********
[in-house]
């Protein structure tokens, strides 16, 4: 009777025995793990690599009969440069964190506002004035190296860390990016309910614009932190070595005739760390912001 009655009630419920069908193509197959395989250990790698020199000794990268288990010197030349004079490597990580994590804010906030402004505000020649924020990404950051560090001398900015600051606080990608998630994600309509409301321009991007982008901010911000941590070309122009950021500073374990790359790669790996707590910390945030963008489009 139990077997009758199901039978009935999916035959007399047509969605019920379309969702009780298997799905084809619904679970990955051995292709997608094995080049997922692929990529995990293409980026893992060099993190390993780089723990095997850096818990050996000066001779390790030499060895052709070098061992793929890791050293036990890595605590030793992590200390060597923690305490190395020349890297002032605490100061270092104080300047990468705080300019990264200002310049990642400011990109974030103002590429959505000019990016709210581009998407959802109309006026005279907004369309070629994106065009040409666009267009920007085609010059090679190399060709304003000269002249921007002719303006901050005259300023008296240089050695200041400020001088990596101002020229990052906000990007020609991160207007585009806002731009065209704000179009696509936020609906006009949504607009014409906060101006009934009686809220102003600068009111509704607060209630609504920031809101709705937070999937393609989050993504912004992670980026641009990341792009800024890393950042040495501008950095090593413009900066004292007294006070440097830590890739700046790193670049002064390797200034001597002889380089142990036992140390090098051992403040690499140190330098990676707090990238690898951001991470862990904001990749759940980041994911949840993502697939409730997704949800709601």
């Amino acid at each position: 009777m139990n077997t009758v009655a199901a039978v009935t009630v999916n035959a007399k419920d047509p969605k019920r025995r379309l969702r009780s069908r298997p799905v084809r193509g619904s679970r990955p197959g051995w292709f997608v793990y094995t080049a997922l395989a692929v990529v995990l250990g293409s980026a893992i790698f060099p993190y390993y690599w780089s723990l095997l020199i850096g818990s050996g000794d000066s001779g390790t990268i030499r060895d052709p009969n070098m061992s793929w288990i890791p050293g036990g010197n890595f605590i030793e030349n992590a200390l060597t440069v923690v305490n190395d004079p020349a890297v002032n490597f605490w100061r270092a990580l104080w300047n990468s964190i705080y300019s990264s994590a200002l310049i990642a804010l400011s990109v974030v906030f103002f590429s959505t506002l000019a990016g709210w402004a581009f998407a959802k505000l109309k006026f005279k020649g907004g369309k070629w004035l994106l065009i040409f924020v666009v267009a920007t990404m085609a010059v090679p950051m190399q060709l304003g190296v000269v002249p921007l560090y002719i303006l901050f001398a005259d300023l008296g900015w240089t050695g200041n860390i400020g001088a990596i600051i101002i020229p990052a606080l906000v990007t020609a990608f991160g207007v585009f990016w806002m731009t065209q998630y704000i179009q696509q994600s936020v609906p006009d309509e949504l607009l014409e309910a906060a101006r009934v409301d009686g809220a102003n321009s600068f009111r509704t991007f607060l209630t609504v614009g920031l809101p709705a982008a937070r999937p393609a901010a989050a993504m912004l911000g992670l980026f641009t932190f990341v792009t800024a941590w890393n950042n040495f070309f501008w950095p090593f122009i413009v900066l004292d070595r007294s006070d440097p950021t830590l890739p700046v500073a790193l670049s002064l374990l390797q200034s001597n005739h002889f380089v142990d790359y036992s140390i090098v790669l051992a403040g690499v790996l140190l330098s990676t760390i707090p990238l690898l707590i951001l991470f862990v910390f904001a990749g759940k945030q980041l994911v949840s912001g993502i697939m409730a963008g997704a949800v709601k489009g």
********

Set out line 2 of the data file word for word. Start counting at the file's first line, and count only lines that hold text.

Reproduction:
């Protein structure tokens, strides 16, 4: 009777025995793990690599009969440069964190506002004035190296860390990016309910614009932190070595005739760390912001 009655009630419920069908193509197959395989250990790698020199000794990268288990010197030349004079490597990580994590804010906030402004505000020649924020990404950051560090001398900015600051606080990608998630994600309509409301321009991007982008901010911000941590070309122009950021500073374990790359790669790996707590910390945030963008489009 139990077997009758199901039978009935999916035959007399047509969605019920379309969702009780298997799905084809619904679970990955051995292709997608094995080049997922692929990529995990293409980026893992060099993190390993780089723990095997850096818990050996000066001779390790030499060895052709070098061992793929890791050293036990890595605590030793992590200390060597923690305490190395020349890297002032605490100061270092104080300047990468705080300019990264200002310049990642400011990109974030103002590429959505000019990016709210581009998407959802109309006026005279907004369309070629994106065009040409666009267009920007085609010059090679190399060709304003000269002249921007002719303006901050005259300023008296240089050695200041400020001088990596101002020229990052906000990007020609991160207007585009806002731009065209704000179009696509936020609906006009949504607009014409906060101006009934009686809220102003600068009111509704607060209630609504920031809101709705937070999937393609989050993504912004992670980026641009990341792009800024890393950042040495501008950095090593413009900066004292007294006070440097830590890739700046790193670049002064390797200034001597002889380089142990036992140390090098051992403040690499140190330098990676707090990238690898951001991470862990904001990749759940980041994911949840993502697939409730997704949800709601």